This book brings together material that is widely dispersed across the medical
and neuropsychological literature into one handy volume. Much of the book is
intended to be used as a reference resource for busy clinicians. Thus, it is
general enough to be useful to neuropsychologists who are not epilepsy specialists,
but also sufficiently specific to be beneficial for practicing epilepsy neuropsychologists.
This book provides essential information about the variety of seizure disorders to serve as a basic epilepsy reference guide for students and practicing clinical neuropsychologists. In addition to epilepsy neuropsychological assessment issues, the book provides an overview of the known cognitive effects of seizures as well as the adaptive, emotional, and psychiatric consequences of epilepsy including a chapter on psychogenic nonepileptic seizures. Diagnostic tests, such as EEG and structural neuroimaging, are described and the leading treatment options are detailed with a chapter on pharmacologic therapies which reviews the known cognitive and behaivoral side effects of specific antiepileptic drugs. Many of the more rare epilepsy disorders have been included in the appendices for quick and easy reference.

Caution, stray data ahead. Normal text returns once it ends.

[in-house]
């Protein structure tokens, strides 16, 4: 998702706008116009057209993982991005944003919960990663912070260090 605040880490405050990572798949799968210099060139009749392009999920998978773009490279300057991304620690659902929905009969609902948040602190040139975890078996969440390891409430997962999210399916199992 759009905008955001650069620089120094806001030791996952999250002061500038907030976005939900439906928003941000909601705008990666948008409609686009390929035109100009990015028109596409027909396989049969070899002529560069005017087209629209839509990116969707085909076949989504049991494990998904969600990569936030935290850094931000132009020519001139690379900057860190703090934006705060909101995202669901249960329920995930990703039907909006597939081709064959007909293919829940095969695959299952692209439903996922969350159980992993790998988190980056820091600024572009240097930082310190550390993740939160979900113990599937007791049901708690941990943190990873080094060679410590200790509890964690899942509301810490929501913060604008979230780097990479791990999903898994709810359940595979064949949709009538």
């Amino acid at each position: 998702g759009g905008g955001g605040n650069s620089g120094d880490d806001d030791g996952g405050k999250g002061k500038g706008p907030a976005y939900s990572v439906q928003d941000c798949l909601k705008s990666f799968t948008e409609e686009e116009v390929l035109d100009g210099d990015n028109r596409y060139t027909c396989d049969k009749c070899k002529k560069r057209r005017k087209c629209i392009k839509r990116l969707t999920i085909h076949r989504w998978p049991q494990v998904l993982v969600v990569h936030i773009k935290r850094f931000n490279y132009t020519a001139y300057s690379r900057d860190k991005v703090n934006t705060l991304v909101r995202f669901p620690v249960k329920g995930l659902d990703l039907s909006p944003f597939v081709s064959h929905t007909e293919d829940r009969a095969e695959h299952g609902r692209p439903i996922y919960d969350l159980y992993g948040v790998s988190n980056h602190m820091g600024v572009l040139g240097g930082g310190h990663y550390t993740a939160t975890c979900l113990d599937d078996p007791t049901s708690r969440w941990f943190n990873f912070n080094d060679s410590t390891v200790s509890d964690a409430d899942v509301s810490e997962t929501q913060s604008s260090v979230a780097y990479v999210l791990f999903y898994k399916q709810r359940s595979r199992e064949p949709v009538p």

The book also details the role of neuropsychology within the epilepsy surgery process including pre/post surgery cognitive evaluations, cortical stimulation mapping, functional neuroimaging, and intracarotid amobarbital (Wada) procedures and reviews the major surgical treatment options used in the intractable epilepsies. Case examples are dispersed throughout the text with neuropsychological results as heuristic aids. The book ends with a glossary of epilepsy terms that may be used as a dictionary for the more experienced clinician or as a tool to assist students and residents in learning.
Readership: Clinical Neuropsychologists Clinical Psychologists Allied health professionals (OTs, SLP, less so PTs) Psychology graduate students Neurology, Psychiatry, and Psychology residents
Gregory Lee, Professor of Adult Neuropsychology, Medical College of Georgia